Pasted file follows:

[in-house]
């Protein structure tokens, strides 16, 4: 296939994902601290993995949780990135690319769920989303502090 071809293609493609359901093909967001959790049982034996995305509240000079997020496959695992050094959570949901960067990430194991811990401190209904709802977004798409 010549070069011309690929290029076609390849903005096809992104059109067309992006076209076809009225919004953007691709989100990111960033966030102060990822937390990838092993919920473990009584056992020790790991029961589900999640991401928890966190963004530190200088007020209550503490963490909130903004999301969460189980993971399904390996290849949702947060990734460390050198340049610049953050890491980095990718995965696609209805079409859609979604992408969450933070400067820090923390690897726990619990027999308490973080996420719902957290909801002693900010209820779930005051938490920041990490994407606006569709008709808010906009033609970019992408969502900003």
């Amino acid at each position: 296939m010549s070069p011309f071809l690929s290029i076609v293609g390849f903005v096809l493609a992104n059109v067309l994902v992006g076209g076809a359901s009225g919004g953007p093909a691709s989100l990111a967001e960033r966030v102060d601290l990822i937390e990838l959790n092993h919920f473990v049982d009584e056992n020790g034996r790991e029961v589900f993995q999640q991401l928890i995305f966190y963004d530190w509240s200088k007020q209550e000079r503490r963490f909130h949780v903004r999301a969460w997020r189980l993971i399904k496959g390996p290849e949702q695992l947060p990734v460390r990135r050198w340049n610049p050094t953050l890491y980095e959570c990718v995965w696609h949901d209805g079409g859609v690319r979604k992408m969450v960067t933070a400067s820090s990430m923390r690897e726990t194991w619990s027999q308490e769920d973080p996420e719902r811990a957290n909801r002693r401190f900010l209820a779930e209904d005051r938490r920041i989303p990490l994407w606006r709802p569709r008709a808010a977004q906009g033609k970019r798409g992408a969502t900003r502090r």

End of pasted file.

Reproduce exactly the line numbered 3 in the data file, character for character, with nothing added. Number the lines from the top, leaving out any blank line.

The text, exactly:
């Amino acid at each position: 296939m010549s070069p011309f071809l690929s290029i076609v293609g390849f903005v096809l493609a992104n059109v067309l994902v992006g076209g076809a359901s009225g919004g953007p093909a691709s989100l990111a967001e960033r966030v102060d601290l990822i937390e990838l959790n092993h919920f473990v049982d009584e056992n020790g034996r790991e029961v589900f993995q999640q991401l928890i995305f966190y963004d530190w509240s200088k007020q209550e000079r503490r963490f909130h949780v903004r999301a969460w997020r189980l993971i399904k496959g390996p290849e949702q695992l947060p990734v460390r990135r050198w340049n610049p050094t953050l890491y980095e959570c990718v995965w696609h949901d209805g079409g859609v690319r979604k992408m969450v960067t933070a400067s820090s990430m923390r690897e726990t194991w619990s027999q308490e769920d973080p996420e719902r811990a957290n909801r002693r401190f900010l209820a779930e209904d005051r938490r920041i989303p990490l994407w606006r709802p569709r008709a808010a977004q906009g033609k970019r798409g992408a969502t900003r502090r």